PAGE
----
US Ebola epidemic facts and concerns, Second person under observation, CDC Was Wrong About How to Stop Ebola, Family children and travel companions at risk?
“Barack Obama is endangering the children of the US and now our troops. Where is the outrage?”…Citizen Wells
“You can see that these doctors, who are highly trained people, got themselves infected,”
“So sending troops into an area, if they’re dealing one-on-one with a patient, they’re not going to be able to protect themselves very well. It’s not easy to [prevent transmission], because you get tired and you get careless and you make some simple mistakes. All it takes is one virus particle.”…Dr. Lee Hieb, former president of the Association of American Physicians and Surgeons
“Freedom is the freedom to say that two plus two make four. If that is granted, all else follows.”…George Orwell, “1984″
From WFAA October 1, 2014.
“Miles: 5 DISD students possibly exposed to Ebola”
“The sister of the first Ebola patient diagnosed in the United States says her brother told relatives that he had notified officials the first time he went to the hospital that he was visiting from Liberia.
Mai Wureh says her brother, Thomas Eric Duncan, went to a Dallas emergency room on Friday and they sent him home with antibiotics. He told his sister hospital officials asked for his Social Security number and he said that he didn’t have one because he was visiting from Liberia.
In a news conference Wednesday, Dr. Mark Lester confirmed that a nurse asked Duncan on his first visit whether he had been in an area affected by the Ebola outbreak that has killed thousands in West Africa.
“A checklist was in place for Ebola in this hospital for several weeks. That checklist was utilized by the nurse, who did ask [the] question [if the patient had been to Africa,]” Lester said. “[…] Regretfully, that information [was not shared] with the full team.”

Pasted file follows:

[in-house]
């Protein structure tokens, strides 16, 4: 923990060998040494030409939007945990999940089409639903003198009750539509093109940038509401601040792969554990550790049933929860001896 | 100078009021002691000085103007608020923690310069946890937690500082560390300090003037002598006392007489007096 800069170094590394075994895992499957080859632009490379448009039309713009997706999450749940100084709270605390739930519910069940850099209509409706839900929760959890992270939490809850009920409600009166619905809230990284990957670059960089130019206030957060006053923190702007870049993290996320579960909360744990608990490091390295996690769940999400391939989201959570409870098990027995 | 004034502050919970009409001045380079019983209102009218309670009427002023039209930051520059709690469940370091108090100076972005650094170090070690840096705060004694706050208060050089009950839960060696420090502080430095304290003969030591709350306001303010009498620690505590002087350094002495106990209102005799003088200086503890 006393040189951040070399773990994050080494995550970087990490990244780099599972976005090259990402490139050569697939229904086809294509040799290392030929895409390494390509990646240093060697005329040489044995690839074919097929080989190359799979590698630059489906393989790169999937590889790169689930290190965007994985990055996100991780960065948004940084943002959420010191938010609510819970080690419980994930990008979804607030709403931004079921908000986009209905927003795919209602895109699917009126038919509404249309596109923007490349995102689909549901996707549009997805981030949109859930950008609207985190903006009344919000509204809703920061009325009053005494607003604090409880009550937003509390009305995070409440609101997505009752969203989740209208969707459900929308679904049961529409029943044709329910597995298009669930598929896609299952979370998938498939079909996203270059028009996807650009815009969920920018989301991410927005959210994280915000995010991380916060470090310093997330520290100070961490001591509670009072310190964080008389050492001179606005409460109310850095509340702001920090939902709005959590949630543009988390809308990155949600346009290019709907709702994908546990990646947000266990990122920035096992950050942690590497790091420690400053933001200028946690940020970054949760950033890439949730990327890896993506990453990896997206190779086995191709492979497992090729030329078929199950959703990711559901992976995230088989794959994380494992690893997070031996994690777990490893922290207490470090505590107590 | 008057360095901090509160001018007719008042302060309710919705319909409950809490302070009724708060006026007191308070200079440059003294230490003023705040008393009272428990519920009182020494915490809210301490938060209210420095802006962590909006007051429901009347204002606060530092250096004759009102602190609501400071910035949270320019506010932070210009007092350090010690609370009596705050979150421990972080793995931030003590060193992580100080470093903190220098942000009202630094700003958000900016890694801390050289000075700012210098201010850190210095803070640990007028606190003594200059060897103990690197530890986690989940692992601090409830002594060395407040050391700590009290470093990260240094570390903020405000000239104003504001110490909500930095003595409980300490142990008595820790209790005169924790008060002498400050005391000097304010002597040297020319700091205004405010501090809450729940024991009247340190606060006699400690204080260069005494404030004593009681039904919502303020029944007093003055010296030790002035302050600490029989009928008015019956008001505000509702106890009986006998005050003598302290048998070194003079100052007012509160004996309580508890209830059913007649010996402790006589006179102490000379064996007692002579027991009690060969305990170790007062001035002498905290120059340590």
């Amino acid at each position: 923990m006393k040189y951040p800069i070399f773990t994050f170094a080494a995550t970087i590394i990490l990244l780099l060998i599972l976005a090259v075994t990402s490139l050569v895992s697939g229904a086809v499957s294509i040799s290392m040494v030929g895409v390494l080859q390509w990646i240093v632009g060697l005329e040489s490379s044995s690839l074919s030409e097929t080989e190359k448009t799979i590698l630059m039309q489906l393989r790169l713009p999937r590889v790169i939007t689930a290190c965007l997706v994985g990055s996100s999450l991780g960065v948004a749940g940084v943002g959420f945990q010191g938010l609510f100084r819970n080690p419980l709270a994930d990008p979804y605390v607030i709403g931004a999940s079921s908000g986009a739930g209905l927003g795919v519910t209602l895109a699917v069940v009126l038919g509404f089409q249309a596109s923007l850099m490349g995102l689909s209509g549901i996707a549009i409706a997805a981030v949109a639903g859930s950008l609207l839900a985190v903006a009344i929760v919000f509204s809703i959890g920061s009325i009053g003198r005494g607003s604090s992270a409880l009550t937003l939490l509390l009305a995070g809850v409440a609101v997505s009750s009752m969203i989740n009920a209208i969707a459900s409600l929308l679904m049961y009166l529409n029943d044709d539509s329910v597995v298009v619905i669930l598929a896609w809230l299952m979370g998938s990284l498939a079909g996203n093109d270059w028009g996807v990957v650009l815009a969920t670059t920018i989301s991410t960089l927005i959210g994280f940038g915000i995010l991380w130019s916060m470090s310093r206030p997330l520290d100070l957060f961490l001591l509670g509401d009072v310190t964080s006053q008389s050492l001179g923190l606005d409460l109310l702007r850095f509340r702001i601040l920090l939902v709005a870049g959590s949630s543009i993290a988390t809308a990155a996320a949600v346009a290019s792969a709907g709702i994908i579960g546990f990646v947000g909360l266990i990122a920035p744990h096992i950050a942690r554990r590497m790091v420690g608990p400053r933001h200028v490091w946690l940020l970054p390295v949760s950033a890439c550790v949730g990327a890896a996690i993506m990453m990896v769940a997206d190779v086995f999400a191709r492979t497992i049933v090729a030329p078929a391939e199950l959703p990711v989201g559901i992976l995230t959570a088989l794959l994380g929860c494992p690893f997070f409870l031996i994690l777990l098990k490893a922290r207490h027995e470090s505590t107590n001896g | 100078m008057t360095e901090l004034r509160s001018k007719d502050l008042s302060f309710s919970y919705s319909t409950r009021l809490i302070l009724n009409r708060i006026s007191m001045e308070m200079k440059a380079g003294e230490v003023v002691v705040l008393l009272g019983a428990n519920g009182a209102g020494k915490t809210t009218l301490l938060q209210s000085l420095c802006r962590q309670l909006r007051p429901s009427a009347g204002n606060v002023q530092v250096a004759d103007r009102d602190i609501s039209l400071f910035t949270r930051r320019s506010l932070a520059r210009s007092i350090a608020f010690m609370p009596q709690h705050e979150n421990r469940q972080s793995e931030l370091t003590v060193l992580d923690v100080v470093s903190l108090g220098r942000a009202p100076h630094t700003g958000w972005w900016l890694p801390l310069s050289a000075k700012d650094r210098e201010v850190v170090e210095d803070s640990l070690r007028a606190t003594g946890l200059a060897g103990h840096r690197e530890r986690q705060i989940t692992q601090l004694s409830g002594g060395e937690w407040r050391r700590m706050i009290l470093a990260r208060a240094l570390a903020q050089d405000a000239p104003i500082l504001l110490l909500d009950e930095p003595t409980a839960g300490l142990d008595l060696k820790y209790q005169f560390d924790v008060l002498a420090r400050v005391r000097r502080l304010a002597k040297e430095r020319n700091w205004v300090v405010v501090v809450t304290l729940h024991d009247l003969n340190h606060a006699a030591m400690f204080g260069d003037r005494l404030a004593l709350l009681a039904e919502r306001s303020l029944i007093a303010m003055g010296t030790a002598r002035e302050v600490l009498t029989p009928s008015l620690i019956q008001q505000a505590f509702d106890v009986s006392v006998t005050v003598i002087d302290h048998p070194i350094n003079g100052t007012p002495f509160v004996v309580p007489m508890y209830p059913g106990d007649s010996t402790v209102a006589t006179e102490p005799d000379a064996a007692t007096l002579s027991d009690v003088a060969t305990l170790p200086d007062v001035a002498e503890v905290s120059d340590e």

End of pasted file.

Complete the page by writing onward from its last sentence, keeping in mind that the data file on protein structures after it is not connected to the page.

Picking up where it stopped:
As the medical team assessed Duncan on his first visit, they thought it was a low-grade viral disease. Dr. Edward Goodman, a Texas Health Presbyterian infectious disease specialist, said when Duncan went to the emergency room Friday he was not vomiting or having diarrhea, but he did have a fever and some abdominal pain.”
“Dallas ISD superintendent Mike Miles also revealed that five children from four of the district’s campuses were possibly exposed to the virus.
Miles identified the schools as:
Conrad High School
Tasby Middle School
Hotchkiss Elementary School
Dan D. Rogers Elementary School
Tasby Middle School shares a campus with Jack Lowe Sr. Elementary School, but DISD officials say there are no students at Lowe Elementary who were directly exposed to Duncan.”
From The Daily Beast October 1, 2014.
“The CDC Was Wrong About How to Stop Ebola”
“News that a man has been diagnosed with the virus in Dallas days after arriving from Liberia is alarming—and to prevent more U.S. cases, certain rules must never be broken.
The announcement that a case of Ebola virus has been diagnosed in a Dallas hospital sent a chill through the medical, public health, and basic citizen communities. I know my jaw surely dropped as far as it has dropped since 2001, when the word of the first anthrax case in New York appeared in my email. As the details have begun to emerge, many people are wondering the same thing: Will this happen in my city?